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Friday, 16 February, 2001, 16:45 GMT
Who can vote?

To be able to vote in a UK Parliamentary election, you must be:

  • Aged 18 or over,

  • A citizen of the UK, a Commonwealth country or the Republic of Ireland,

  • Resident in a constituency and on the electoral register, and

  • Not in a category barred from voting (see below).

    In addition, British citizens who have lived abroad for up to 20 years may vote, and voters in Northern Ireland must have lived in the constituency for the previous three months.

    In all, more than 44 million people meet these criteria.

    Barred from voting

    There are certain categories of people not allowed to vote:

  • Members of the House of Lords. The ejection of most hereditary peers from the Lords in 1999 means that they will be able to vote - and stand - for the first time in a general election.

  • Those in prison.

  • People convicted of electoral malpractice are barred for five years.

  • Echoing the rather arcane language of the legislation, "idiots" may not vote and "lunatics" only during their lucid periods. Those compulsorily detained in psychiatric hospitals, for example, cannot vote.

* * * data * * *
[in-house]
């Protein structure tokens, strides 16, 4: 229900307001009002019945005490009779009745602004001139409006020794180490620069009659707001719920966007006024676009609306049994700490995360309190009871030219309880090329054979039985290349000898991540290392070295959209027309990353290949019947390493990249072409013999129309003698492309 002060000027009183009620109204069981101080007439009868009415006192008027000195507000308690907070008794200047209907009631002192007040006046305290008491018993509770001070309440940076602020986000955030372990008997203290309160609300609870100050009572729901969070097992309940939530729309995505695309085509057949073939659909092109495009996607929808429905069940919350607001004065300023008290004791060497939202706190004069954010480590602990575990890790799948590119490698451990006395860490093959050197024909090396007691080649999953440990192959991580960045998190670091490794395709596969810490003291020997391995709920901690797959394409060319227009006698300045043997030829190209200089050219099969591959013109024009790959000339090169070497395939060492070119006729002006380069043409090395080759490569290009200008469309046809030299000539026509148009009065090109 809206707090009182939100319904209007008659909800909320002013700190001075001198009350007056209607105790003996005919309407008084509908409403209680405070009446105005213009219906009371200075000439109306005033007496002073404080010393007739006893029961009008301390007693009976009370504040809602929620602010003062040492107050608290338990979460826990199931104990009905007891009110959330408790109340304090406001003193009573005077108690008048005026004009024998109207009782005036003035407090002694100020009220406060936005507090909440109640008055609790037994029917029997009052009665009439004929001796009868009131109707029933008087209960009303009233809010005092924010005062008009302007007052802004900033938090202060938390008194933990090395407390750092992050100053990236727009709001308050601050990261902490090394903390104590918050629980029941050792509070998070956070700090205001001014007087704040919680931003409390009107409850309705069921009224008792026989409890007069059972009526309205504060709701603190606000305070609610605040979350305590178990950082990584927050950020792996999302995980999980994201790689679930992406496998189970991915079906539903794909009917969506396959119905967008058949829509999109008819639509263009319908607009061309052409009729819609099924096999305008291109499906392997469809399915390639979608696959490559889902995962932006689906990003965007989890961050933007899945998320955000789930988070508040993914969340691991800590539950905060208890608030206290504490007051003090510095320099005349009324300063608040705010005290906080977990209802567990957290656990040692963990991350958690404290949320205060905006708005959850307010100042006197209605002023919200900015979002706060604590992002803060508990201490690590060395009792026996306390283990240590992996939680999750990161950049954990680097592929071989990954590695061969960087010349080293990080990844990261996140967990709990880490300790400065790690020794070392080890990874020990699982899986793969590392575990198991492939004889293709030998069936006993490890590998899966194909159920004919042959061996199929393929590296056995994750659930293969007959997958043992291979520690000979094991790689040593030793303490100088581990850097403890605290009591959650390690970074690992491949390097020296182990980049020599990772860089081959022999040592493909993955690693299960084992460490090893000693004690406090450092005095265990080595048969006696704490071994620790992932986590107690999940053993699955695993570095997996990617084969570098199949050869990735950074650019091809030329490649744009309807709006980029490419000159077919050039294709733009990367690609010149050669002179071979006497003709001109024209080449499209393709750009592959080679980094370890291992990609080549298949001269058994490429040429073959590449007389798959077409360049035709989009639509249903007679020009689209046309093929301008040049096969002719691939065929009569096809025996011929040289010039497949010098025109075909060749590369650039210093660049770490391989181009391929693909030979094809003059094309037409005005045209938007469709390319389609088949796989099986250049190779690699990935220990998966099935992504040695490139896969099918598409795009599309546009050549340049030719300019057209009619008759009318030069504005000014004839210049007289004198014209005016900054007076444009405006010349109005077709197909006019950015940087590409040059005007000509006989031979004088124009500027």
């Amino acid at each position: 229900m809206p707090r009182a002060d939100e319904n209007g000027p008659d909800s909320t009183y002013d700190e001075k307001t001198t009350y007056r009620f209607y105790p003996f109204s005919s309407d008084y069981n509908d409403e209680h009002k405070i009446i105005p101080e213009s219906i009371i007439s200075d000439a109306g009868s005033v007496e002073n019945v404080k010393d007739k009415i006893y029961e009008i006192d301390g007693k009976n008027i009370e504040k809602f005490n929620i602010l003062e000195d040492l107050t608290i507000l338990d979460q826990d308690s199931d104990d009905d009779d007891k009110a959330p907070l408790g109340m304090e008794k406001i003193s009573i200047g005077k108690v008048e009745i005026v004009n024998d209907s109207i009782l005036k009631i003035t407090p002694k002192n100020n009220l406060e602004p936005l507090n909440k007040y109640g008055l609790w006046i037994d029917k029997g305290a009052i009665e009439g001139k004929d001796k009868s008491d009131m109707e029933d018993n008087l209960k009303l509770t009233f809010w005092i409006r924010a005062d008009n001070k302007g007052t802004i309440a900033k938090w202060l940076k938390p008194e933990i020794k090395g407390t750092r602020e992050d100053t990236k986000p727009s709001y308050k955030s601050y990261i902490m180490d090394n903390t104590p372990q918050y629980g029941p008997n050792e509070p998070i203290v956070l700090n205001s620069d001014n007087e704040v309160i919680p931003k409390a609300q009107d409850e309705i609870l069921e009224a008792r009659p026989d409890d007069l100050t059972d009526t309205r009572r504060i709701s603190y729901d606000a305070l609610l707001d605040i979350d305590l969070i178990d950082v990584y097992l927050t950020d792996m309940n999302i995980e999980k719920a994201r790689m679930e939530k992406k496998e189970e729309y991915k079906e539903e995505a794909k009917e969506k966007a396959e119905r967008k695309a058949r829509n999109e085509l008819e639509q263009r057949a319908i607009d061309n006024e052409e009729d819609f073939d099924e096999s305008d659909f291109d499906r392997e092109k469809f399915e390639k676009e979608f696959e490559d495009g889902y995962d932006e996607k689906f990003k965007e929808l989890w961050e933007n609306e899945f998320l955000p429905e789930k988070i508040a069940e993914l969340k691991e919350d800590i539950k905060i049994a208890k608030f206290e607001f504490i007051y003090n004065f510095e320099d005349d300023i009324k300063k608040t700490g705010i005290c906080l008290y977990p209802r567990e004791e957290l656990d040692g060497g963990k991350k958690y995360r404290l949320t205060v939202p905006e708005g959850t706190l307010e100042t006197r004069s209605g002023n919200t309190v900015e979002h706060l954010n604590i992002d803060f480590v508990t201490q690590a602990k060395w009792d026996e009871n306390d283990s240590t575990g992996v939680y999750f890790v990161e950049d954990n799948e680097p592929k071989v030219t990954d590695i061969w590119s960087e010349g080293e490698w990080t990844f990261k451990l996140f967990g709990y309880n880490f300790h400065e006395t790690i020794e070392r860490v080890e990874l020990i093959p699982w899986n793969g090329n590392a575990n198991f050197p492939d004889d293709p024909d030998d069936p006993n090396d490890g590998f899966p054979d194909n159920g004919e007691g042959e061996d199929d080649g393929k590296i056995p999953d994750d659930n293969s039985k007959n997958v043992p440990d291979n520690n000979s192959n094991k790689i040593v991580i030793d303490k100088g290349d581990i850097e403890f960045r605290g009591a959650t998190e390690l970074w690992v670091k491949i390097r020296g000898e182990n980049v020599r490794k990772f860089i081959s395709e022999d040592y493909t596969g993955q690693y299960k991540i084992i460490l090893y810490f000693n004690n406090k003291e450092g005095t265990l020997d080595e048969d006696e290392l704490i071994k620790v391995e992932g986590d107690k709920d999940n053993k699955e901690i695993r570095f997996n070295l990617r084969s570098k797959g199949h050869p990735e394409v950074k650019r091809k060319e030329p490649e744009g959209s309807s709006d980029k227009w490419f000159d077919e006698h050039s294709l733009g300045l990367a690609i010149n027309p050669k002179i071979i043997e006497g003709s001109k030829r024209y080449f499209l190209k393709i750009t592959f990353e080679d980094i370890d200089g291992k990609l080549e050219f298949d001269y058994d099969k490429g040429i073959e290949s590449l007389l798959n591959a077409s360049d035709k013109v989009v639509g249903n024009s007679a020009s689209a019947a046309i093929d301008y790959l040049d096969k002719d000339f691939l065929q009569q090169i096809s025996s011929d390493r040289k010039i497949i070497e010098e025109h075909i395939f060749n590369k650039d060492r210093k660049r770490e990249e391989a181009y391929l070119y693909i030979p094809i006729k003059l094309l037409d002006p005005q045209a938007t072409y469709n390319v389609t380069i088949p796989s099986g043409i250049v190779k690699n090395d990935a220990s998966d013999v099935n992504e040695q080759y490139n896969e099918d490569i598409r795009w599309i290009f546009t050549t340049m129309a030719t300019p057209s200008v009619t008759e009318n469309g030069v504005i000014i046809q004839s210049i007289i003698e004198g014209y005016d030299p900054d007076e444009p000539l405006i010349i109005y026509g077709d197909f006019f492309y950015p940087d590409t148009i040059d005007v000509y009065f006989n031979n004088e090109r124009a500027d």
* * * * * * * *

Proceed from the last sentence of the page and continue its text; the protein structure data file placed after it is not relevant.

Hereditary peers can now vote and stand in the general election
    Hereditary peers can now vote and stand in the general election
    It is commonly thought that members of the Royal family are not allowed to vote, but this is not true.

    The Queen can vote, as can members of her family, but they do not do so because in practice it would be considered unconstitutional.

    The electoral register

    Traditionally, the register was compiled annually for each constituency by the local electoral registration officer.

    Employed by the local authority, he or she sent out forms to every household, asking the names of eligible voters who would be resident on the qualifying date - 10 October in Britain, 15 September in Northern Ireland.

    This was published on 16 February each year, and remained in force until 15 February the following year. It was, therefore, already four months out of date when it was published - and 16 months out of date by the end of its life.

    In order to address these inefficiencies, the Representation of the People Act 2000 introduced some significant changes to the way the electoral register operates.

    The one published on 16 February 2001 becomes the baseline for a "rolling register" which allows people to be added to and deleted from the electoral register throughout the year - rather than basing registration on residence on a single annual qualifying date.


    For the first time homeless people will be able to register to vote

    If the general election is held on 3 May 2001, for example, any changes or applications to register received by electoral registration officers up to 12 March should be accepted under these new arrangements.

    The changes also allow mental patients who are not detained offenders, homeless people, and those remanded in custody to register as electors.

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